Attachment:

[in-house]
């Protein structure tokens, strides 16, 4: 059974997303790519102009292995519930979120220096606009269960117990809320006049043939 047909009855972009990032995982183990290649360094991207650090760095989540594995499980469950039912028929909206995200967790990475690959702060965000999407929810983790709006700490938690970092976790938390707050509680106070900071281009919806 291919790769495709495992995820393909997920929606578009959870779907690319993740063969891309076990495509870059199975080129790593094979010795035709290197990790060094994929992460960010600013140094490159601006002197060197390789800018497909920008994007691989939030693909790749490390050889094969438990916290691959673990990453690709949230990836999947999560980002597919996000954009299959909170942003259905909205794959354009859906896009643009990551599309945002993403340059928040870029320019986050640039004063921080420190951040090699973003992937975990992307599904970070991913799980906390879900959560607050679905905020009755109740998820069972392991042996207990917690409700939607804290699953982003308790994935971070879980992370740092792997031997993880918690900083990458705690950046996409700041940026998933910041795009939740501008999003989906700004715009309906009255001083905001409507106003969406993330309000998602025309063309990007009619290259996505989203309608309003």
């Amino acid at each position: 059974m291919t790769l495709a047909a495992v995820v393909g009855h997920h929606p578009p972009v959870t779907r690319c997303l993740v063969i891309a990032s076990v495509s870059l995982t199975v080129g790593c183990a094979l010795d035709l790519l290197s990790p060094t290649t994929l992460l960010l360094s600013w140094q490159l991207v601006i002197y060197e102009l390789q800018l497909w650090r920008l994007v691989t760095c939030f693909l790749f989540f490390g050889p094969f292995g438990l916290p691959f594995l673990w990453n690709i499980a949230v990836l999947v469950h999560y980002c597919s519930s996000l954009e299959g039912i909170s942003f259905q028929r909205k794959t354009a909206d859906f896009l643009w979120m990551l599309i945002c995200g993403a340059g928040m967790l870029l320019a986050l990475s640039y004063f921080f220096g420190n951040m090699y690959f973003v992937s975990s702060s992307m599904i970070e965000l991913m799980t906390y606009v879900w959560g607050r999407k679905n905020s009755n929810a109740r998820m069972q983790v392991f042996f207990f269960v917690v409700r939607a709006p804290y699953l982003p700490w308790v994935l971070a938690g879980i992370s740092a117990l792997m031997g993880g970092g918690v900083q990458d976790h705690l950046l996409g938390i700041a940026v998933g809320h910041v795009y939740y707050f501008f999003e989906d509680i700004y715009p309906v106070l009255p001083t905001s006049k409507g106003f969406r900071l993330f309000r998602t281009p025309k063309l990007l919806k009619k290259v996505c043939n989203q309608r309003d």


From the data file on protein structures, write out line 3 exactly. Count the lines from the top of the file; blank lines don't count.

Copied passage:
């Amino acid at each position: 059974m291919t790769l495709a047909a495992v995820v393909g009855h997920h929606p578009p972009v959870t779907r690319c997303l993740v063969i891309a990032s076990v495509s870059l995982t199975v080129g790593c183990a094979l010795d035709l790519l290197s990790p060094t290649t994929l992460l960010l360094s600013w140094q490159l991207v601006i002197y060197e102009l390789q800018l497909w650090r920008l994007v691989t760095c939030f693909l790749f989540f490390g050889p094969f292995g438990l916290p691959f594995l673990w990453n690709i499980a949230v990836l999947v469950h999560y980002c597919s519930s996000l954009e299959g039912i909170s942003f259905q028929r909205k794959t354009a909206d859906f896009l643009w979120m990551l599309i945002c995200g993403a340059g928040m967790l870029l320019a986050l990475s640039y004063f921080f220096g420190n951040m090699y690959f973003v992937s975990s702060s992307m599904i970070e965000l991913m799980t906390y606009v879900w959560g607050r999407k679905n905020s009755n929810a109740r998820m069972q983790v392991f042996f207990f269960v917690v409700r939607a709006p804290y699953l982003p700490w308790v994935l971070a938690g879980i992370s740092a117990l792997m031997g993880g970092g918690v900083q990458d976790h705690l950046l996409g938390i700041a940026v998933g809320h910041v795009y939740y707050f501008f999003e989906d509680i700004y715009p309906v106070l009255p001083t905001s006049k409507g106003f969406r900071l993330f309000r998602t281009p025309k063309l990007l919806k009619k290259v996505c043939n989203q309608r309003d």